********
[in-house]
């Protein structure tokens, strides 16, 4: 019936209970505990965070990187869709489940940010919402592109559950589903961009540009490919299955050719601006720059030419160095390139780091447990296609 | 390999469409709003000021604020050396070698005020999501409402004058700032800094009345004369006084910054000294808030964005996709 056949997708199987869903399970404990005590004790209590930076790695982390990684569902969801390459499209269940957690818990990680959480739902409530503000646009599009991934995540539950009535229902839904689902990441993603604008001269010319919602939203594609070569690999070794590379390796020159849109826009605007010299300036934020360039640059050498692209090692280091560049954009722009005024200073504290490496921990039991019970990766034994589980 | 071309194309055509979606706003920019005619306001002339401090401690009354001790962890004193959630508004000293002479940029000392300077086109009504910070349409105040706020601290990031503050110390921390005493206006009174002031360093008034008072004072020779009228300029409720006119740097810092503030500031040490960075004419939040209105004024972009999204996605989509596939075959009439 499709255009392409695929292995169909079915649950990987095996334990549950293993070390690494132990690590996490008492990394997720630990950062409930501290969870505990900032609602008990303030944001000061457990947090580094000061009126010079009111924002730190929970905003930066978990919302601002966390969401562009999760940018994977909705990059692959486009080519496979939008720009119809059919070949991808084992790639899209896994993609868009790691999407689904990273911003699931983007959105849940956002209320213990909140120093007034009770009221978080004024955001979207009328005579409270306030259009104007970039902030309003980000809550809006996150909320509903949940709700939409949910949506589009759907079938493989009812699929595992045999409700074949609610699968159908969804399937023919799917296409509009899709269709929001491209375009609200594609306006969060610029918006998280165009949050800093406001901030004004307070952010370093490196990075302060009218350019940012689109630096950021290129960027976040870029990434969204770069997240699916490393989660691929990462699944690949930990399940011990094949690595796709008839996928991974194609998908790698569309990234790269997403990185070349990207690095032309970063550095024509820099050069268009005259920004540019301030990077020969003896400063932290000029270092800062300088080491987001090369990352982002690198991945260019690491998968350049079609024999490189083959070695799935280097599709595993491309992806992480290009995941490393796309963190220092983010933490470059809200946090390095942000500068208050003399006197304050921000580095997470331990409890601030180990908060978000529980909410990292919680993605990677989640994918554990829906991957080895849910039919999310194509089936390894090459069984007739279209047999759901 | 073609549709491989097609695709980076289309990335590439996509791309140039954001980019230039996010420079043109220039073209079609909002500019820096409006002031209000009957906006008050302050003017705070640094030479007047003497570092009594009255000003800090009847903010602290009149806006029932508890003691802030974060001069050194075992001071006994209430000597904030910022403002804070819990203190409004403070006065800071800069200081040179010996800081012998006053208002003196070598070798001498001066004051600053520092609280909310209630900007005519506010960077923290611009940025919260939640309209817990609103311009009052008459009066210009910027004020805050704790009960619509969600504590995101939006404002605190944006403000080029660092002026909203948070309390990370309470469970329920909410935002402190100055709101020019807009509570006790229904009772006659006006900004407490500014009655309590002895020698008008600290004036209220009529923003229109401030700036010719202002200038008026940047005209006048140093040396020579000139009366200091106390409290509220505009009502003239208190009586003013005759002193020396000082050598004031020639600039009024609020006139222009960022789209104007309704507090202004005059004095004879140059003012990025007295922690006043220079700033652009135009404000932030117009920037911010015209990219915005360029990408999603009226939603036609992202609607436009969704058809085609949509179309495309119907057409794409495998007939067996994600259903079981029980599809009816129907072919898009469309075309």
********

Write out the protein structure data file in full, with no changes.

[in-house]
């Protein structure tokens, strides 16, 4: 019936209970505990965070990187869709489940940010919402592109559950589903961009540009490919299955050719601006720059030419160095390139780091447990296609 | 390999469409709003000021604020050396070698005020999501409402004058700032800094009345004369006084910054000294808030964005996709 056949997708199987869903399970404990005590004790209590930076790695982390990684569902969801390459499209269940957690818990990680959480739902409530503000646009599009991934995540539950009535229902839904689902990441993603604008001269010319919602939203594609070569690999070794590379390796020159849109826009605007010299300036934020360039640059050498692209090692280091560049954009722009005024200073504290490496921990039991019970990766034994589980 | 071309194309055509979606706003920019005619306001002339401090401690009354001790962890004193959630508004000293002479940029000392300077086109009504910070349409105040706020601290990031503050110390921390005493206006009174002031360093008034008072004072020779009228300029409720006119740097810092503030500031040490960075004419939040209105004024972009999204996605989509596939075959009439 499709255009392409695929292995169909079915649950990987095996334990549950293993070390690494132990690590996490008492990394997720630990950062409930501290969870505990900032609602008990303030944001000061457990947090580094000061009126010079009111924002730190929970905003930066978990919302601002966390969401562009999760940018994977909705990059692959486009080519496979939008720009119809059919070949991808084992790639899209896994993609868009790691999407689904990273911003699931983007959105849940956002209320213990909140120093007034009770009221978080004024955001979207009328005579409270306030259009104007970039902030309003980000809550809006996150909320509903949940709700939409949910949506589009759907079938493989009812699929595992045999409700074949609610699968159908969804399937023919799917296409509009899709269709929001491209375009609200594609306006969060610029918006998280165009949050800093406001901030004004307070952010370093490196990075302060009218350019940012689109630096950021290129960027976040870029990434969204770069997240699916490393989660691929990462699944690949930990399940011990094949690595796709008839996928991974194609998908790698569309990234790269997403990185070349990207690095032309970063550095024509820099050069268009005259920004540019301030990077020969003896400063932290000029270092800062300088080491987001090369990352982002690198991945260019690491998968350049079609024999490189083959070695799935280097599709595993491309992806992480290009995941490393796309963190220092983010933490470059809200946090390095942000500068208050003399006197304050921000580095997470331990409890601030180990908060978000529980909410990292919680993605990677989640994918554990829906991957080895849910039919999310194509089936390894090459069984007739279209047999759901 | 073609549709491989097609695709980076289309990335590439996509791309140039954001980019230039996010420079043109220039073209079609909002500019820096409006002031209000009957906006008050302050003017705070640094030479007047003497570092009594009255000003800090009847903010602290009149806006029932508890003691802030974060001069050194075992001071006994209430000597904030910022403002804070819990203190409004403070006065800071800069200081040179010996800081012998006053208002003196070598070798001498001066004051600053520092609280909310209630900007005519506010960077923290611009940025919260939640309209817990609103311009009052008459009066210009910027004020805050704790009960619509969600504590995101939006404002605190944006403000080029660092002026909203948070309390990370309470469970329920909410935002402190100055709101020019807009509570006790229904009772006659006006900004407490500014009655309590002895020698008008600290004036209220009529923003229109401030700036010719202002200038008026940047005209006048140093040396020579000139009366200091106390409290509220505009009502003239208190009586003013005759002193020396000082050598004031020639600039009024609020006139222009960022789209104007309704507090202004005059004095004879140059003012990025007295922690006043220079700033652009135009404000932030117009920037911010015209990219915005360029990408999603009226939603036609992202609607436009969704058809085609949509179309495309119907057409794409495998007939067996994600259903079981029980599809009816129907072919898009469309075309």